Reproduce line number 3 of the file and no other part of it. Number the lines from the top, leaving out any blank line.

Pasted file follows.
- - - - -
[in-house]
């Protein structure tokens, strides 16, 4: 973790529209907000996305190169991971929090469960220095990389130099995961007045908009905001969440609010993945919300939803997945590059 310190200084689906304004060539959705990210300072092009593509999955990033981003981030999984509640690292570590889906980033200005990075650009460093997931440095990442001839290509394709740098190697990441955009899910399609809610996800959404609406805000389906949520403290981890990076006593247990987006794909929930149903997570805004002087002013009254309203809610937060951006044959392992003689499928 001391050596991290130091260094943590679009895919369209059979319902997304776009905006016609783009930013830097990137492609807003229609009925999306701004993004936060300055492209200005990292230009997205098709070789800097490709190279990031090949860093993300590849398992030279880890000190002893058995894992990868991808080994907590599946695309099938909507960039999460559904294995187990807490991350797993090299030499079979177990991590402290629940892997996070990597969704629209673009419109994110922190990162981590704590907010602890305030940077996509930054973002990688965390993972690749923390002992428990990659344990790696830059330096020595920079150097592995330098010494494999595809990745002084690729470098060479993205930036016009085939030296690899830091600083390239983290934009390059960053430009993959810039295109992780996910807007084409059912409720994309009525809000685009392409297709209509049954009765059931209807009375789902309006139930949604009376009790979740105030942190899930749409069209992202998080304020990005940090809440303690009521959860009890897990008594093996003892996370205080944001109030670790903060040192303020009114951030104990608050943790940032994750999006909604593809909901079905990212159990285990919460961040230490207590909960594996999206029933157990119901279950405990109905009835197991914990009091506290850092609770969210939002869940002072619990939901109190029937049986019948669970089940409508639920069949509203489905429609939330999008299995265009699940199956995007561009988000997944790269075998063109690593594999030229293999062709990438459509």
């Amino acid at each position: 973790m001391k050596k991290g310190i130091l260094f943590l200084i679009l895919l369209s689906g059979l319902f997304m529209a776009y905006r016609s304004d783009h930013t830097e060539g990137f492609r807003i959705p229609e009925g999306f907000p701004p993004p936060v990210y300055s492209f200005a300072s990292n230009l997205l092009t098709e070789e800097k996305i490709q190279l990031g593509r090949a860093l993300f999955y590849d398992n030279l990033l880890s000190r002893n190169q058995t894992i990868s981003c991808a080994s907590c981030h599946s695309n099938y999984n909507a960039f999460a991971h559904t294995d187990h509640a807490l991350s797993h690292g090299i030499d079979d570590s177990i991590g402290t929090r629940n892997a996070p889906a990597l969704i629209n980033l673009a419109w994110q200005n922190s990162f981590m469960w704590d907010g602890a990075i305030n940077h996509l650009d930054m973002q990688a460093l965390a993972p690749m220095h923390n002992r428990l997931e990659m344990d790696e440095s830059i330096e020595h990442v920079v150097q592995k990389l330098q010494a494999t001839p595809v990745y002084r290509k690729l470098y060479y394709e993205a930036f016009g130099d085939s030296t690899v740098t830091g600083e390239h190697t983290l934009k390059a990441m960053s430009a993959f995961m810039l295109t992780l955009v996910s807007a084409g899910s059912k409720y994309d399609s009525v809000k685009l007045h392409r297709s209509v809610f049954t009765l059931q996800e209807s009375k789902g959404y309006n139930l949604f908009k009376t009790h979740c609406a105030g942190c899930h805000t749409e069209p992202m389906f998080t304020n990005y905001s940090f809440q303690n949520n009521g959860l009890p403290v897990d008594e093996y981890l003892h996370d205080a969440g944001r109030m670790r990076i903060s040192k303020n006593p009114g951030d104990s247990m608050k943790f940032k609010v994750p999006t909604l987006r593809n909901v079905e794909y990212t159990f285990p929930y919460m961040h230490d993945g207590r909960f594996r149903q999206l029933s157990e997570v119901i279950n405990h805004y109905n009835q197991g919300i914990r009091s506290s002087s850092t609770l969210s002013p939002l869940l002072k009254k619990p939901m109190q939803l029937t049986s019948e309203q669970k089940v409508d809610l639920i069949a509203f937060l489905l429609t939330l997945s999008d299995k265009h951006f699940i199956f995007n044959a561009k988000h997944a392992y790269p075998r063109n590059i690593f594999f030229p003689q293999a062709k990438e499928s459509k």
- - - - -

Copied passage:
């Amino acid at each position: 973790m001391k050596k991290g310190i130091l260094f943590l200084i679009l895919l369209s689906g059979l319902f997304m529209a776009y905006r016609s304004d783009h930013t830097e060539g990137f492609r807003i959705p229609e009925g999306f907000p701004p993004p936060v990210y300055s492209f200005a300072s990292n230009l997205l092009t098709e070789e800097k996305i490709q190279l990031g593509r090949a860093l993300f999955y590849d398992n030279l990033l880890s000190r002893n190169q058995t894992i990868s981003c991808a080994s907590c981030h599946s695309n099938y999984n909507a960039f999460a991971h559904t294995d187990h509640a807490l991350s797993h690292g090299i030499d079979d570590s177990i991590g402290t929090r629940n892997a996070p889906a990597l969704i629209n980033l673009a419109w994110q200005n922190s990162f981590m469960w704590d907010g602890a990075i305030n940077h996509l650009d930054m973002q990688a460093l965390a993972p690749m220095h923390n002992r428990l997931e990659m344990d790696e440095s830059i330096e020595h990442v920079v150097q592995k990389l330098q010494a494999t001839p595809v990745y002084r290509k690729l470098y060479y394709e993205a930036f016009g130099d085939s030296t690899v740098t830091g600083e390239h190697t983290l934009k390059a990441m960053s430009a993959f995961m810039l295109t992780l955009v996910s807007a084409g899910s059912k409720y994309d399609s009525v809000k685009l007045h392409r297709s209509v809610f049954t009765l059931q996800e209807s009375k789902g959404y309006n139930l949604f908009k009376t009790h979740c609406a105030g942190c899930h805000t749409e069209p992202m389906f998080t304020n990005y905001s940090f809440q303690n949520n009521g959860l009890p403290v897990d008594e093996y981890l003892h996370d205080a969440g944001r109030m670790r990076i903060s040192k303020n006593p009114g951030d104990s247990m608050k943790f940032k609010v994750p999006t909604l987006r593809n909901v079905e794909y990212t159990f285990p929930y919460m961040h230490d993945g207590r909960f594996r149903q999206l029933s157990e997570v119901i279950n405990h805004y109905n009835q197991g919300i914990r009091s506290s002087s850092t609770l969210s002013p939002l869940l002072k009254k619990p939901m109190q939803l029937t049986s019948e309203q669970k089940v409508d809610l639920i069949a509203f937060l489905l429609t939330l997945s999008d299995k265009h951006f699940i199956f995007n044959a561009k988000h997944a392992y790269p075998r063109n590059i690593f594999f030229p003689q293999a062709k990438e499928s459509k």